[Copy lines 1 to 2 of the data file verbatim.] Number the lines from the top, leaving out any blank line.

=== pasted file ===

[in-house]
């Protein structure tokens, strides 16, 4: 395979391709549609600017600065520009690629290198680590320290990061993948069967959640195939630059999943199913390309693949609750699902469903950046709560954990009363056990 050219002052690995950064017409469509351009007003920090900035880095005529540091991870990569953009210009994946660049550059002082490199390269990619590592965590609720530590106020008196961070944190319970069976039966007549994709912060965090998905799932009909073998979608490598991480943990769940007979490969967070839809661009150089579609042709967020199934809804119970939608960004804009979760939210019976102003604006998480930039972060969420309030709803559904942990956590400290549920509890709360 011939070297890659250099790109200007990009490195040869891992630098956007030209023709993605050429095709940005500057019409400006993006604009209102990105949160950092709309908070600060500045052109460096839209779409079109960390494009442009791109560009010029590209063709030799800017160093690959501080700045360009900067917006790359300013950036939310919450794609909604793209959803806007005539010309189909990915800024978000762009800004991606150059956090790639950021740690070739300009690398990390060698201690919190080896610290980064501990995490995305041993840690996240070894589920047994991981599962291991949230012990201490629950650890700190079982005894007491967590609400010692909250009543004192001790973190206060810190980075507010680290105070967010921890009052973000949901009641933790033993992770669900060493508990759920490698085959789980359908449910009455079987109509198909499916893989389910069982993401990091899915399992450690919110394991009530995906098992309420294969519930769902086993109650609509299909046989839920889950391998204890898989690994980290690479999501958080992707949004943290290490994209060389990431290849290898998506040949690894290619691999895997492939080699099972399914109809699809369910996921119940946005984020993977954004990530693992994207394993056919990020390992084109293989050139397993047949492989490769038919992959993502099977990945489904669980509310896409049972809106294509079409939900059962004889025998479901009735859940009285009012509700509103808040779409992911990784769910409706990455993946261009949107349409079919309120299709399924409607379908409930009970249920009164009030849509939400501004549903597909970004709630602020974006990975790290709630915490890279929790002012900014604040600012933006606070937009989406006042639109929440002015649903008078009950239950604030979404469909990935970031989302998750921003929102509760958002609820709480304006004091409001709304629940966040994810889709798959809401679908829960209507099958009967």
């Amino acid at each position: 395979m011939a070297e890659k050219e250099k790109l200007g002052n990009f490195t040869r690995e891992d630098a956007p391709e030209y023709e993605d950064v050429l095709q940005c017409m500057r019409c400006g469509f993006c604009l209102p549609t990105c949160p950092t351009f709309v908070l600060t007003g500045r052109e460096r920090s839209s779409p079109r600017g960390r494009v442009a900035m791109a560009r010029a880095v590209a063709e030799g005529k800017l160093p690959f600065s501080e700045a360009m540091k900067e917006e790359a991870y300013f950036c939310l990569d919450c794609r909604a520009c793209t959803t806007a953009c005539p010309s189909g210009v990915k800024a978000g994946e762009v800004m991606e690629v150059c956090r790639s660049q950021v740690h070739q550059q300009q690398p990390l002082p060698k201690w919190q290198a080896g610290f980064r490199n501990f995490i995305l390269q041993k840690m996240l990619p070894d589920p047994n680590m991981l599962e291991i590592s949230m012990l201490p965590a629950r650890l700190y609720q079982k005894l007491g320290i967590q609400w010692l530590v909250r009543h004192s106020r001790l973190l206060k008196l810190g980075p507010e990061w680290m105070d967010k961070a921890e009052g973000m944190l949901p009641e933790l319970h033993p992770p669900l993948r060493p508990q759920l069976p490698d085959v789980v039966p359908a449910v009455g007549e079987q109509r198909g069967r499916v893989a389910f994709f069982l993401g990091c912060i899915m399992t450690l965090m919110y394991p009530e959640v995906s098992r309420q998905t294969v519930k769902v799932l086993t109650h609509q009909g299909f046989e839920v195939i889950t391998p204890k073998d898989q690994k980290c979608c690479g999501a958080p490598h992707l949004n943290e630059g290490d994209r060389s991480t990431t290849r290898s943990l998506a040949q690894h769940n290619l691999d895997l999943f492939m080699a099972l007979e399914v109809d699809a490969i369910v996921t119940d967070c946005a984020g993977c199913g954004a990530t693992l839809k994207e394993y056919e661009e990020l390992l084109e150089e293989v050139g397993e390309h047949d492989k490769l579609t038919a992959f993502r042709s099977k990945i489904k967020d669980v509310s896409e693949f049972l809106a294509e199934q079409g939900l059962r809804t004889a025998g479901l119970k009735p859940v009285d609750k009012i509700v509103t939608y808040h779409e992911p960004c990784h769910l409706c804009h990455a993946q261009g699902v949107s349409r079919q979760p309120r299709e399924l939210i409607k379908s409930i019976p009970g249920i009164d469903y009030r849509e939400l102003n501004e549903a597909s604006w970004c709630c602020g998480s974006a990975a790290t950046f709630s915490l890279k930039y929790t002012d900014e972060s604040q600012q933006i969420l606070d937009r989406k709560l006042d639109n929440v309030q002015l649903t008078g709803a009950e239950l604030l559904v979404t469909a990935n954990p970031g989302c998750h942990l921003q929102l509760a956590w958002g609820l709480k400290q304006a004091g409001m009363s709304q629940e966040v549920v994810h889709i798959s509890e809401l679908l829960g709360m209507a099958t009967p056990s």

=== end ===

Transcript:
[in-house]
């Protein structure tokens, strides 16, 4: 395979391709549609600017600065520009690629290198680590320290990061993948069967959640195939630059999943199913390309693949609750699902469903950046709560954990009363056990 050219002052690995950064017409469509351009007003920090900035880095005529540091991870990569953009210009994946660049550059002082490199390269990619590592965590609720530590106020008196961070944190319970069976039966007549994709912060965090998905799932009909073998979608490598991480943990769940007979490969967070839809661009150089579609042709967020199934809804119970939608960004804009979760939210019976102003604006998480930039972060969420309030709803559904942990956590400290549920509890709360 011939070297890659250099790109200007990009490195040869891992630098956007030209023709993605050429095709940005500057019409400006993006604009209102990105949160950092709309908070600060500045052109460096839209779409079109960390494009442009791109560009010029590209063709030799800017160093690959501080700045360009900067917006790359300013950036939310919450794609909604793209959803806007005539010309189909990915800024978000762009800004991606150059956090790639950021740690070739300009690398990390060698201690919190080896610290980064501990995490995305041993840690996240070894589920047994991981599962291991949230012990201490629950650890700190079982005894007491967590609400010692909250009543004192001790973190206060810190980075507010680290105070967010921890009052973000949901009641933790033993992770669900060493508990759920490698085959789980359908449910009455079987109509198909499916893989389910069982993401990091899915399992450690919110394991009530995906098992309420294969519930769902086993109650609509299909046989839920889950391998204890898989690994980290690479999501958080992707949004943290290490994209060389990431290849290898998506040949690894290619691999895997492939080699099972399914109809699809369910996921119940946005984020993977954004990530693992994207394993056919990020390992084109293989050139397993047949492989490769038919992959993502099977990945489904669980509310896409049972809106294509079409939900059962004889025998479901009735859940009285009012509700509103808040779409992911990784769910409706990455993946261009949107349409079919309120299709399924409607379908409930009970249920009164009030849509939400501004549903597909970004709630602020974006990975790290709630915490890279929790002012900014604040600012933006606070937009989406006042639109929440002015649903008078009950239950604030979404469909990935970031989302998750921003929102509760958002609820709480304006004091409001709304629940966040994810889709798959809401679908829960209507099958009967």